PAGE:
Occasionally, I read an op-ed that more or less argues it’s impossible to be an artist (or do anything visionary or creative) unless one has a trust fund. Virginia Woolf’s 1929 essay, “A Room of One’s Own,” is often taken out of context to support this garbage idea. Woolf was a genius and one of the world’s greatest writers, but she was making a very different point (principally that the women of her time needed a modicum of freedom from oppressive cultural expectations in order to create). Unfortunately (or fortunately), there are perhaps no famous artists or writers who’ve said, “Give up unless you’re financially comfortable.” Woolf never said that. It’s hard to imagine who would.
Since relatively few artists have trust funds, enormous grants, wealthy patrons, or other sources of financial independence, recurring op-eds like this seem akin to emotional trolling. Most people wish they could do something creative. So everyone, professional, amateur, or dilettante can potentially feel demoralized and suffer from bad spleen chi as a result of such defeatism. I sometimes suspect the op-ed writer herself wishes she could stop writing hackneyed disingenuous opinion columns and get back to her novel.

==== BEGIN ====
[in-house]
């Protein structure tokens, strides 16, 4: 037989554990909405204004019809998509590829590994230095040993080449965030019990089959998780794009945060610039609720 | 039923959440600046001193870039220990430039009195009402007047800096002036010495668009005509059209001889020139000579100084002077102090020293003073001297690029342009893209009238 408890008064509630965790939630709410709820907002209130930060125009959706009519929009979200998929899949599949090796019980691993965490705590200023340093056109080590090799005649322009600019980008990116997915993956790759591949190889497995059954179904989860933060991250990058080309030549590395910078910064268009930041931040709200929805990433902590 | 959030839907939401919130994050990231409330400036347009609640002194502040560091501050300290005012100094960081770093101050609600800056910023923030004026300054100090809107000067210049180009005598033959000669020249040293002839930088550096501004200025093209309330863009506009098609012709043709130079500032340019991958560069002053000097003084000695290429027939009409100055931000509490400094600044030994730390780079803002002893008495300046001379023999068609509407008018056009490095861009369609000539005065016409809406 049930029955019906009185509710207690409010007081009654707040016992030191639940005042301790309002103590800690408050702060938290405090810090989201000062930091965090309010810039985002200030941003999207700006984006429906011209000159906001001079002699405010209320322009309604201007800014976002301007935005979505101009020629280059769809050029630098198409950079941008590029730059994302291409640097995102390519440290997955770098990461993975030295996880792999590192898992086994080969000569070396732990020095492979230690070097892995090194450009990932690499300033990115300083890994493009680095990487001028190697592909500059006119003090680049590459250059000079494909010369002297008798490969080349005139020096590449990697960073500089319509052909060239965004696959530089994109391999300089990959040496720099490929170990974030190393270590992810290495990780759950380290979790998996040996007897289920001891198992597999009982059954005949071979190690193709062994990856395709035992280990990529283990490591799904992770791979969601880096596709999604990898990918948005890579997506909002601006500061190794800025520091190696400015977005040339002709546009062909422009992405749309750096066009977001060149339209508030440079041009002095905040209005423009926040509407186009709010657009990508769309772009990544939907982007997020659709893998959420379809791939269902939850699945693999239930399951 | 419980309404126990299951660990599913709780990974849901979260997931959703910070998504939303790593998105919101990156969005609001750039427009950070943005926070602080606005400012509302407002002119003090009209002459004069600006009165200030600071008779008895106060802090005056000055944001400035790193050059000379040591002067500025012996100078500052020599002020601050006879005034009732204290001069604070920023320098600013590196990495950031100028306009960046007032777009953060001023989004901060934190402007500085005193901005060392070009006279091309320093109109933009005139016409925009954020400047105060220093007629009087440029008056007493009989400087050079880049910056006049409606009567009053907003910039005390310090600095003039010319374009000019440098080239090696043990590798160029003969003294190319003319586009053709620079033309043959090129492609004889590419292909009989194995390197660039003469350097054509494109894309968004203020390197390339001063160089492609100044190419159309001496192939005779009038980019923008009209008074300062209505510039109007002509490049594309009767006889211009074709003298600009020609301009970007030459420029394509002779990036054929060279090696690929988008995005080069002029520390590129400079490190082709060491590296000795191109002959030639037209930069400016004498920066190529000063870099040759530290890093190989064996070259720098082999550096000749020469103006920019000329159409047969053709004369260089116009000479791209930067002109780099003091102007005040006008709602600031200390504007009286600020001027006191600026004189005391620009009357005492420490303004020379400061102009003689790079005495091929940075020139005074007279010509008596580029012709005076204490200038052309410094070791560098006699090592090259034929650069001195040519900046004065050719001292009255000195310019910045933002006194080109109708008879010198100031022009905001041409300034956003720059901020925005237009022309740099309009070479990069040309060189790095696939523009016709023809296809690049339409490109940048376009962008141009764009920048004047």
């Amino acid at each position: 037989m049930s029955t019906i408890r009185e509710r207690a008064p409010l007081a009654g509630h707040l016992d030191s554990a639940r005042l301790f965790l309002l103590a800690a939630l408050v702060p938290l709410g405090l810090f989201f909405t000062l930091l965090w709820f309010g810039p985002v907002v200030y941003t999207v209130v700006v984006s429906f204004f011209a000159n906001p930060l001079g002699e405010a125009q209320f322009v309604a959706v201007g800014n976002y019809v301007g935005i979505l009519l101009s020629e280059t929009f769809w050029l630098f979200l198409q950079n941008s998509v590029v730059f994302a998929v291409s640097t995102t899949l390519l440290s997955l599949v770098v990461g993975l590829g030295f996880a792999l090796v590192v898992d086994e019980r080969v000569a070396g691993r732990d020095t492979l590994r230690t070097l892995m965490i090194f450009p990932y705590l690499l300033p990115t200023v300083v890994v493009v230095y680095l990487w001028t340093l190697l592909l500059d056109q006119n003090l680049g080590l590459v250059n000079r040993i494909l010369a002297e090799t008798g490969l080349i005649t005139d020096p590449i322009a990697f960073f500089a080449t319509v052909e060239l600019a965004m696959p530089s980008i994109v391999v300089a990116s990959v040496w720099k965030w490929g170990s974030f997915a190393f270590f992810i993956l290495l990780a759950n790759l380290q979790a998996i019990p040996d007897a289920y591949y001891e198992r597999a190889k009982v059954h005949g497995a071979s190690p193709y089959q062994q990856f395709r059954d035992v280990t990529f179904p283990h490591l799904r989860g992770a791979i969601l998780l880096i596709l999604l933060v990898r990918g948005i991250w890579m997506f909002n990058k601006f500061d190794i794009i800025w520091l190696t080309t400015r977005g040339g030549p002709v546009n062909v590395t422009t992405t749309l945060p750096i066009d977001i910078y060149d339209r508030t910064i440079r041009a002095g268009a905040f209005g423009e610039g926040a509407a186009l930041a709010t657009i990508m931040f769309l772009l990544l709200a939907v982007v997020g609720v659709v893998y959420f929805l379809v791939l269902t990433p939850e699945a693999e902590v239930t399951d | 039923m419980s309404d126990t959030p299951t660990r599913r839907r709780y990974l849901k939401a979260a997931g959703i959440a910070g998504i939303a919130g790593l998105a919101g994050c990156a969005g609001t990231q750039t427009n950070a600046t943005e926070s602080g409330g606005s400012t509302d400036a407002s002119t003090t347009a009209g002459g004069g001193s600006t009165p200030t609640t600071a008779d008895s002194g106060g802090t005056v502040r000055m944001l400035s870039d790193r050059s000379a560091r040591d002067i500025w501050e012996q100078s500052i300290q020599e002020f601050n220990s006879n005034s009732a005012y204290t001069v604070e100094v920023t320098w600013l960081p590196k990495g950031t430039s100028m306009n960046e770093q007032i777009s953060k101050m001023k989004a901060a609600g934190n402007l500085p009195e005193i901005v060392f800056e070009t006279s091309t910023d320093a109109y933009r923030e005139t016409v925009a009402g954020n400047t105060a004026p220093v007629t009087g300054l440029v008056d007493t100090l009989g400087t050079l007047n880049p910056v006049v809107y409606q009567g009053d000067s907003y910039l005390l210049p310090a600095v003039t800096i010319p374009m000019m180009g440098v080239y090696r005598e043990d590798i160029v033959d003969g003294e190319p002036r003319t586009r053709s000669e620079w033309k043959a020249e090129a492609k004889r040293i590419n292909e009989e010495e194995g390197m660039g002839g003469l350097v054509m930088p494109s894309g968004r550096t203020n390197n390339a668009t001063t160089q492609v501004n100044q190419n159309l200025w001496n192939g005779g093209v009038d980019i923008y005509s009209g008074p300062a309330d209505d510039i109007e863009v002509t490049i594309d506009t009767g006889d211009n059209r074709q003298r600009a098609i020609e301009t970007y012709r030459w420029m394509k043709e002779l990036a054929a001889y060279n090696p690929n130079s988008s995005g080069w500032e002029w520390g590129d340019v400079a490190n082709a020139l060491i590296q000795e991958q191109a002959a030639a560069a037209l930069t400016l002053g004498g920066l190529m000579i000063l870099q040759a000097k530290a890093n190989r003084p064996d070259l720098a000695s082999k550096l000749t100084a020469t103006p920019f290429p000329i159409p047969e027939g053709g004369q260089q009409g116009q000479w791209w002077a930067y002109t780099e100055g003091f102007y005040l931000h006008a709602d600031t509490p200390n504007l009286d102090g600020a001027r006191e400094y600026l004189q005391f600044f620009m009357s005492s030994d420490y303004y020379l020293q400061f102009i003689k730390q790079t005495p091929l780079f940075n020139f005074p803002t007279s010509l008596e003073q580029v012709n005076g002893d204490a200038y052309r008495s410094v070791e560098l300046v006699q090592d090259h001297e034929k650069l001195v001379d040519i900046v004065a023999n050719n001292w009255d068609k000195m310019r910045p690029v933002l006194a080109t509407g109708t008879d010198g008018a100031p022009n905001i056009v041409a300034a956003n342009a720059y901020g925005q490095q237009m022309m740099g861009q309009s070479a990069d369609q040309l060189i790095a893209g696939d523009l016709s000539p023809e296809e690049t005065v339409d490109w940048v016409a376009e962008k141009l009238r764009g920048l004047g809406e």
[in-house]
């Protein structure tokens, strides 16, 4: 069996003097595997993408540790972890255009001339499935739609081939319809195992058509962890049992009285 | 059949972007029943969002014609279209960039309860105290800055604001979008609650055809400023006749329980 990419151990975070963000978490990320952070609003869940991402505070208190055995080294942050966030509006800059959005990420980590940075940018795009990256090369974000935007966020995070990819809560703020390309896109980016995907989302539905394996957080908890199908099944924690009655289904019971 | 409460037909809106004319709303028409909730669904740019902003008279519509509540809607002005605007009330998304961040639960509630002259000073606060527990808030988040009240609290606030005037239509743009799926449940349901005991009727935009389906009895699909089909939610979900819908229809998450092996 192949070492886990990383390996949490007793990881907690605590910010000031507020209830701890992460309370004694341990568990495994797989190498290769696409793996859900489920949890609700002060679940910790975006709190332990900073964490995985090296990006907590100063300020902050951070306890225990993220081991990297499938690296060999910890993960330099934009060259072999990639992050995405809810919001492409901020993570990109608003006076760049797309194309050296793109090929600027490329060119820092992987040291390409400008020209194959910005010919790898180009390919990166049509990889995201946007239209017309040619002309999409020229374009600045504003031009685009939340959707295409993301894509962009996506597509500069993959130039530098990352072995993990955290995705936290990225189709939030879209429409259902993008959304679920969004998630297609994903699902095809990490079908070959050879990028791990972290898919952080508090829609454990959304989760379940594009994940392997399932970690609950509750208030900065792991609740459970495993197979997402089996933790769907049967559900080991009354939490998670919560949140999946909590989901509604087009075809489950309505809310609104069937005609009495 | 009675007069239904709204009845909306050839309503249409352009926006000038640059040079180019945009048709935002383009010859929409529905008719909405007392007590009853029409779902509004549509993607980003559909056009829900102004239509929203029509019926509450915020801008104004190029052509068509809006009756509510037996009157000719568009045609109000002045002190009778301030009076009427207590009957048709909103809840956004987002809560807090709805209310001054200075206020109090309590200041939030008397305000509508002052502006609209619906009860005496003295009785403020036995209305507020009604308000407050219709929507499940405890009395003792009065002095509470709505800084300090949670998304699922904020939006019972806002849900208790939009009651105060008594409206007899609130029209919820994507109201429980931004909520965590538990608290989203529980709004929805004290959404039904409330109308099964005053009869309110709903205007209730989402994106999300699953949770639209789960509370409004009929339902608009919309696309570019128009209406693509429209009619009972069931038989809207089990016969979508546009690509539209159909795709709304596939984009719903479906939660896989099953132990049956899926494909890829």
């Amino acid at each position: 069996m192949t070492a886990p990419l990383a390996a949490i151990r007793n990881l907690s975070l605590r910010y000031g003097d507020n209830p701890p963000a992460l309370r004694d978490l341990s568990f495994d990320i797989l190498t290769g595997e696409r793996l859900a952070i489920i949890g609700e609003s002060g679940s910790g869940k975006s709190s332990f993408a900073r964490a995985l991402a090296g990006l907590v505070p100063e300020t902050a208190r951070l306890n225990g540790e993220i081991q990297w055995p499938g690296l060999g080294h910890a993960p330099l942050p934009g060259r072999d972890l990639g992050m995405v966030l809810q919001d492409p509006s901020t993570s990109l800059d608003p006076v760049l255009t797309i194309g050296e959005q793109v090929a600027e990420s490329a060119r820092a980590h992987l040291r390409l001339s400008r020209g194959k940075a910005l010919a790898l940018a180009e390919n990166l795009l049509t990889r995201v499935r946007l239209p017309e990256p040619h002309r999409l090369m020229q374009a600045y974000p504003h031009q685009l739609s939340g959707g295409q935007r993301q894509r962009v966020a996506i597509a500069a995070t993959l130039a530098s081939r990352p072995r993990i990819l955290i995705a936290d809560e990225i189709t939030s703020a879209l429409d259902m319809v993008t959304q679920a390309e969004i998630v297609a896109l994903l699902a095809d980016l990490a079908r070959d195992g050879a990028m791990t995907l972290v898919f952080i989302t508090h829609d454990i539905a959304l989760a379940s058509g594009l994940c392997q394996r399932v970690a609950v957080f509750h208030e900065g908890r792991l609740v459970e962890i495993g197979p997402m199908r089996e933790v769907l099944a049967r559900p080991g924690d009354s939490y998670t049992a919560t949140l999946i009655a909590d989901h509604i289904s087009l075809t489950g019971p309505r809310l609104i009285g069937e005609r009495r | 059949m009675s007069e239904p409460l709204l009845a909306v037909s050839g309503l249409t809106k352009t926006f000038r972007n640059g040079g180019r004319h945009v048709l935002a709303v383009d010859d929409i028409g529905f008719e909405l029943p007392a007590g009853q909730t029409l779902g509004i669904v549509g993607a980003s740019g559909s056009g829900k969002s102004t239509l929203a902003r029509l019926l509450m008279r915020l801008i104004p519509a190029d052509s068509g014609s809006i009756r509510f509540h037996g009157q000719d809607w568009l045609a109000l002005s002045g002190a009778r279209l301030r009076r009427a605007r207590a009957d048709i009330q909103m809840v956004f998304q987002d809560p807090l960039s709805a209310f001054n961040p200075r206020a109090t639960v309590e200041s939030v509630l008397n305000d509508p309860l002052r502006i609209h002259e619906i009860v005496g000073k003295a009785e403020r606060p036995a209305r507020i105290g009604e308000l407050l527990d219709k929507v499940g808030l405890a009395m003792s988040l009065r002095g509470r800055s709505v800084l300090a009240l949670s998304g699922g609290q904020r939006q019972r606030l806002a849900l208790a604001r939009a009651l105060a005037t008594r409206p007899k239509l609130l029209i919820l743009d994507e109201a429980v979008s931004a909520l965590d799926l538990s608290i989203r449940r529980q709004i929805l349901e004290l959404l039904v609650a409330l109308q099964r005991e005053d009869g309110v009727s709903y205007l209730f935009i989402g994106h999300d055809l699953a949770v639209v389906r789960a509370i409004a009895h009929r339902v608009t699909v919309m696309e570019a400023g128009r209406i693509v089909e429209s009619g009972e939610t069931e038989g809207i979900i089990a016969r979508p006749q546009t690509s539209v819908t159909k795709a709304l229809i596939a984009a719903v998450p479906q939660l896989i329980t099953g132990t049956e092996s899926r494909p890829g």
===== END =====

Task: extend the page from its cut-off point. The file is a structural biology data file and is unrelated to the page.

Here is something true: you can do anything you want to do with your life as long as you’re willing to pay the price. And sometimes that price is high. But sometimes what you have to pay matters far less than what you receive. I’ve said this to writing students stressed out by friends and family who think developing a creative life is a one-way ticket to misery, failure, and self-destruction. It’s not, as long as you take a very hard-nosed transactional approach to what you want to do. Sometimes, they believe me.
Sometimes, taking a hard-nosed transactional approach means living a streamlined lifestyle so people, places, and things will leave you alone. Get a custodian or night guard position. Those jobs still exist, since people are often cheaper and more expendable than technology. Temp for the post office. Be a legal assistant. Work for the county doing road maintenance. Get on a construction crew. Walk dogs. Wait tables. Work in warehouse fulfilment. If you’re not physically vigorous, flip burgers, do data entry, work in a call center. Get roommates. Live in a trailer. Food stamps? Of course. You can live just fine on food stamps. Plant a tiny garden. Get a used bike. Buy a tent or sleep in your car. It doesn’t matter what you do as long as you have food and time.
Food and time are everything. If you can provide those for yourself and lead a nice middle class life in the suburbs (hard but not impossible), that’s fabulous. Definitely do that. But the point is you don’t need to be comfortable and respectable in order to write a novel or paint or sculpt or do stand-up or build computers or become a Tai Chi master or act or write history books or whatever creative pursuit matters most to you.